student scores well on a math exam; white students who ask all black males


what sport they play; library employees who search Latino students' book
bags with particular regularity; and campus police who require
predominantly black parties to use the back doors and who question, arrest,
and search black students with disturbing regularity. In all, the message sent
is that minority students do not belong on mostly white campuses—a
message that is inextricably bound up with the racist stigma of intellectual
inferiority faced by black and other minority students. (Allen, TR9, 101-102,
134-135, 138-145, 153-158, 177-181, Apx 8229-8230, 8239-8240, 8243-
8250, 8258-8263, 8269-8273; James, TR9, 10-12, Apx 8144-8146).

In contrast, Frank Wu, Associate Professor of Law at Howard
University and this nation's leading expert on Asian Americans and
affirmative action, testified that while the racist stigma of intellectual
inferiority is generally not directed against Asian Americans, other
stereotypes including the myth of the "model minority" attach to Asian
Americans. This stereotype isolates and stigmatizes Asian Americans, and
has been used by anti-affirmative action advocates to pit Asian Americans
against other minority students and to reinforce the myth of black inferiority.
(Wu, TR13, 52-64, 78-80, Apx 8637-8649, 8663-8665).


The myth of racial inferiority and similar prejudices—whether
conscious or unconscious—have two consequences for black, Latino, and
Native American students who may eventually apply to UMLS.

As an initial matter, racism affects the way professors and teaching
assistants assign grades. While grades are seemingly objective, grading is
not a science, but an art—particularly in the humanities and social sciences,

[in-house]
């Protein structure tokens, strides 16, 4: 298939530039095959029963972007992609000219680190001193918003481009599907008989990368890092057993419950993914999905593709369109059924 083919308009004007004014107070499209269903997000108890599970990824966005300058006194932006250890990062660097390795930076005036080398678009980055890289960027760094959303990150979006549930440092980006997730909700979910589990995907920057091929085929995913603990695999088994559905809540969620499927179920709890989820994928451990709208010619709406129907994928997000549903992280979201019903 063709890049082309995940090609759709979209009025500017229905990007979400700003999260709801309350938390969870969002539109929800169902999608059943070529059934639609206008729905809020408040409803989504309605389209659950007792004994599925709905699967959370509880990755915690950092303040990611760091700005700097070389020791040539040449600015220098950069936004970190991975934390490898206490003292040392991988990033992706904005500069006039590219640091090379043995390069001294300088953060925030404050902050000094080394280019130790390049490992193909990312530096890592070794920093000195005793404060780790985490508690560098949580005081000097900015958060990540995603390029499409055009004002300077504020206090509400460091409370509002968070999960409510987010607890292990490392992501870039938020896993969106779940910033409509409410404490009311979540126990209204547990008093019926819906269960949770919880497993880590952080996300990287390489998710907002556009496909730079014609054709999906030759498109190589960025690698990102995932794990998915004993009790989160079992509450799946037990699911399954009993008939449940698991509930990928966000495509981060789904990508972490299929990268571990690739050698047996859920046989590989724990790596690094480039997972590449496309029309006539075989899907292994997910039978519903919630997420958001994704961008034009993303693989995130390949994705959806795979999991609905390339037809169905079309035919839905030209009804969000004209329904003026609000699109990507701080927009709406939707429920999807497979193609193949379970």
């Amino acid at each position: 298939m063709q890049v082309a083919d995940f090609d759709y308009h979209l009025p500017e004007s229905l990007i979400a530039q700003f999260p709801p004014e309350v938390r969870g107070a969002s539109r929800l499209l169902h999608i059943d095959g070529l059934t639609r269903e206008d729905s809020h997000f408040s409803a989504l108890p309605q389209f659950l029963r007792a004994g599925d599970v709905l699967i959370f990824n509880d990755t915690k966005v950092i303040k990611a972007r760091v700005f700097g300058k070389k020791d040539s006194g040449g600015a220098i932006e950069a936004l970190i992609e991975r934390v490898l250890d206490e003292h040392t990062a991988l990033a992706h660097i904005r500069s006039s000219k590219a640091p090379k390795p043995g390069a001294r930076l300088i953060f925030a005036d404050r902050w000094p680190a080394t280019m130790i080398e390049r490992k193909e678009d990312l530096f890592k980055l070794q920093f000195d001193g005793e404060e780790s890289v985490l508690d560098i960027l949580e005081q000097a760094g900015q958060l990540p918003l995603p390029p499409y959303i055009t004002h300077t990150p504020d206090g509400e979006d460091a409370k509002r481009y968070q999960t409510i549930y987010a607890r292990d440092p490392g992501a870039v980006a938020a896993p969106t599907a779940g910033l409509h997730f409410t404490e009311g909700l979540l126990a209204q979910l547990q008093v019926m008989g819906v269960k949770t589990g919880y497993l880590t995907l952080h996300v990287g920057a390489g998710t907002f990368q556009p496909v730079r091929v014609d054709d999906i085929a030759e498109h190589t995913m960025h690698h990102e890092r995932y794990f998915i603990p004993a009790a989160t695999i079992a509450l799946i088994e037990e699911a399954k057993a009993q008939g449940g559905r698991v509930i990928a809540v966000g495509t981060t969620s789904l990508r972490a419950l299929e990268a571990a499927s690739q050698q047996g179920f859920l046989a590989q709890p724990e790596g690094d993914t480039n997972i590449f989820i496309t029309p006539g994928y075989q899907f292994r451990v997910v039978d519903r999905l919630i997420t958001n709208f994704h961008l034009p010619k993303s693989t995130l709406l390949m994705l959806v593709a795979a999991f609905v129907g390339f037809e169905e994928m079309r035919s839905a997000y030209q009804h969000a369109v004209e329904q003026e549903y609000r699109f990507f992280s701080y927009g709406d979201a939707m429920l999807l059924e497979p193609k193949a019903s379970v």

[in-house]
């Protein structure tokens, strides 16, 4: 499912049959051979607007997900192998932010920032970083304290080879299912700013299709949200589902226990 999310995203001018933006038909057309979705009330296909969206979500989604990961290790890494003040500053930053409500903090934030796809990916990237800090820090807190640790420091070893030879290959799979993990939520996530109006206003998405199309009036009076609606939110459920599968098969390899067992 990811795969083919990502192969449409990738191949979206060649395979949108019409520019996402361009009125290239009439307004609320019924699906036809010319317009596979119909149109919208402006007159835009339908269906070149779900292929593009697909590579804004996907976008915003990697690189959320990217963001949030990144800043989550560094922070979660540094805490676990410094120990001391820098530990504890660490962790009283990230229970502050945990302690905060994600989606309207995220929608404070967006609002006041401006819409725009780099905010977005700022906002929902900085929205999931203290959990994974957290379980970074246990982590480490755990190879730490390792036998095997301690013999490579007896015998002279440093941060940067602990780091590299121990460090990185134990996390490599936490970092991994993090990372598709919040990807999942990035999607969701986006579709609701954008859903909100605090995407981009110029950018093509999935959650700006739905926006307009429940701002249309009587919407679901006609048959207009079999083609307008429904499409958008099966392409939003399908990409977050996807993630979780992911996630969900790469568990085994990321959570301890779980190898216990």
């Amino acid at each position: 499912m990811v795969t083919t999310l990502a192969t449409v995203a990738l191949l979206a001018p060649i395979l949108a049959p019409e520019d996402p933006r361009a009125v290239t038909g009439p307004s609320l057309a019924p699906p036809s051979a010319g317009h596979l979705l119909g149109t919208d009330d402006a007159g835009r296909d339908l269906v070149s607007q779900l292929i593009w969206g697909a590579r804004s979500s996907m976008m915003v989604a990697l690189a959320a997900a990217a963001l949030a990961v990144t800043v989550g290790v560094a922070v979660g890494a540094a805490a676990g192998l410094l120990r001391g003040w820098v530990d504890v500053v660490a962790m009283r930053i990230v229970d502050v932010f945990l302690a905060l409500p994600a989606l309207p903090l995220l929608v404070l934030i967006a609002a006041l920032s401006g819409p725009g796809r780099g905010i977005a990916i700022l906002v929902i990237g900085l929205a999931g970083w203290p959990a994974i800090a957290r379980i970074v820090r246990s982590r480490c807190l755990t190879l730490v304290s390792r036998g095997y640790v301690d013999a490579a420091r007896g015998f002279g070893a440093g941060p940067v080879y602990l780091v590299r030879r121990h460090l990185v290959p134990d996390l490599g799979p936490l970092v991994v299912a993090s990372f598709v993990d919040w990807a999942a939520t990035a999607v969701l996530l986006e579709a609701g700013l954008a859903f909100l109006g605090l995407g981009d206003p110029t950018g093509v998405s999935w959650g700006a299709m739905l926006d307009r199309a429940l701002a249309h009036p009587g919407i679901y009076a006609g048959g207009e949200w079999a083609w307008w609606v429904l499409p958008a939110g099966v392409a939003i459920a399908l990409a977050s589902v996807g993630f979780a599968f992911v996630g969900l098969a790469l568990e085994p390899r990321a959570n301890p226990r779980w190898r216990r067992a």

where prospective law students tend to congregate. At the cut points in
particular, prejudice, whether or not conscious, affects the grade a student
receives. (Allen, TR9, 99-100, Apx 8227-8228).

The second effect of campus climate on grades is less visible but more
pernicious. Racist incidents that might seem trivial in isolation have the
cumulative effect of "wearing down" the morale of minority students. As
Professor Allen testified—and as the district court ignored—extensive
literature and several surveys of representative samples of college students
have documented that black students feel higher levels of isolation, more
often consider dropping out of school, and have more problematic relations
with faculty than their white peers. Even for students from similar economic
status and with roughly similar academic performance, the surveys have
demonstrated that black and other minority students experience higher


degrees of "despair, discouragement and isolation." (Allen, TR9, 88-89,
102-107, Apx 8216-8217, 8230-8235).

For purposes of this litigation, Professor Allen conducted smaller
surveys and twelve focus groups on four of the top ten feeder campuses for
the Law School: University of Michigan, Michigan State University, UC
Berkeley, and Harvard. (Ex 157 at 7, Apx 5649). In extended transcribed
discussions led by trained sociologists, including Daniel Solórzano, the
Chair of UCLA's Graduate School of Education and Information Sciences,
the black and other minority students recounted experiences of the same
forms of prejudice and the same reactions of anger, despair, and
disengagement documented in the representative surveys and in the